CryptoPunks are algorithmically generated pixelated cartoon figures. They all have the same basic outline – a human face – and are made distinct from each other by alternating a range of cosmetic features. A woman with white skin, blond hair and glasses whose hair is made black becomes a new punk. No glasses makes a new punk again. Cycling through every possible combination of the available features (some make the face of an alien or animal) makes 10,000 distinct punks. The faces in this lot make up around 1% of the total punks. They look like pixelated versions of the members of the band Gorillaz: not good. But that’s sort of beside the point. As with all NFTs, it isn’t really the digital image you are buying or the copyright to this. Anyone can reproduce this group of 104 punks for free.
The lot was expected to sell for $30m. In the end, 0x650d pulled it as the auction was starting so we’ll never know if anyone really would have paid that for it (NFT art is a sort of sophisticated pyramid scheme, but that definitely doesn’t mean nobody would buy it.) But Sotheby’s text advertising the lot did a heroic job of trying to justify its value. One section read:
“Created by Canadian software developers Matt Hall and John Watkinson, CryptoPunks were originally free to acquire for any ETH wallet holder. This was a true testament to the community-orientated and collector-lead approach of the avatar […] and a notion that resonated highly with the hacker spirit that populated much of the early experimentation across Bitcoin and Ethereum.” (Italics mine.)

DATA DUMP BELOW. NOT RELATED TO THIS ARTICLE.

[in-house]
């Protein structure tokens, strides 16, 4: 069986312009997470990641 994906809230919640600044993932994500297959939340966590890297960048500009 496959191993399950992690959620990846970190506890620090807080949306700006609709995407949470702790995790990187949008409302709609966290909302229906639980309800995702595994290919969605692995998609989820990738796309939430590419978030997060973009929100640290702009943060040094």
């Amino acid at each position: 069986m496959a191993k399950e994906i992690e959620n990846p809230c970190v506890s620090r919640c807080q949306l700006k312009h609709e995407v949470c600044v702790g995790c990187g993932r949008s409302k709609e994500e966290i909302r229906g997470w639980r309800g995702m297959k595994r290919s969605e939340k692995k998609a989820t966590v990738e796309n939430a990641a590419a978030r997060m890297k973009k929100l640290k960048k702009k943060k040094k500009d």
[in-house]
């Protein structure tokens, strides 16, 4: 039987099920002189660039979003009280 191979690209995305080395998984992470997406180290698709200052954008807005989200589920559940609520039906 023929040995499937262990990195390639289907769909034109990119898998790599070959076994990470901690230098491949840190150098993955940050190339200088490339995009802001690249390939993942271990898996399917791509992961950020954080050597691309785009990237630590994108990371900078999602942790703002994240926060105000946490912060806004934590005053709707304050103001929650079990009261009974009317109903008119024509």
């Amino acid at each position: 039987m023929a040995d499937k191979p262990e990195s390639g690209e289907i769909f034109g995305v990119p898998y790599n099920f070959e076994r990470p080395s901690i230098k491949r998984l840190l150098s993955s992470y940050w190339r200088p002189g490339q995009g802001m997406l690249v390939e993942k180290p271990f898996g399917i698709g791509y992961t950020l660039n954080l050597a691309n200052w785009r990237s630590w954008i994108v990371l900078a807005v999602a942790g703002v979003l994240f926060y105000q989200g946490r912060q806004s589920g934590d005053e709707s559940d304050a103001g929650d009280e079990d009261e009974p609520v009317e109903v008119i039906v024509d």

There is lots to unpick here. There is a profound sadness to the references to community and “the hacker spirit”, with its connotations of freedom, which evokes a banker acting out his mid-life crisis in the VIP area of Coachella. To me, the most interesting part is that the fact that CryptoPunks were originally free is framed as a key selling point, the thing that makes them radical and subversive. If something is essentially cool and interesting because it was free, that seems to be undermined by the act of paying millions for it.
In a way, though, the NFT art world and all the millions involved is sort of less interesting than the advert for that gold rose NFT I saw on Instagram: an ordinary ugly object aimed at normal people. The thing is that people with a lot of money do spend it on stupid, gimmicky things: Fabergé eggs, bright yellow luxury cars (as if to make a joke out of owning a Ferrari), monogrammed airplanes. The money has to go somewhere. Something kind of stupid that costs $30m might not really be selling anything other than the opportunity to spend $30m.
The gold rose caters to a purer instinct: it offers the opportunity to join in with something new and exciting. To be a part of the buzzy, slick computer invention. To taste the future. It’s aspirational, in a way: they sell NFTs in galleries and, here, you can buy one off Instagram. The Crazy Frog was sort of like this too: a bold announcement that you were involved in the world of mobile phones, in on the joke of funny ringtones, the brashness of the modern world. Some of the other members of my “normal people ugly things” category remain a mystery though. The 4ft tall frog statue, for example: what was all that about?
Rachel Connolly writes about politics, culture and technology.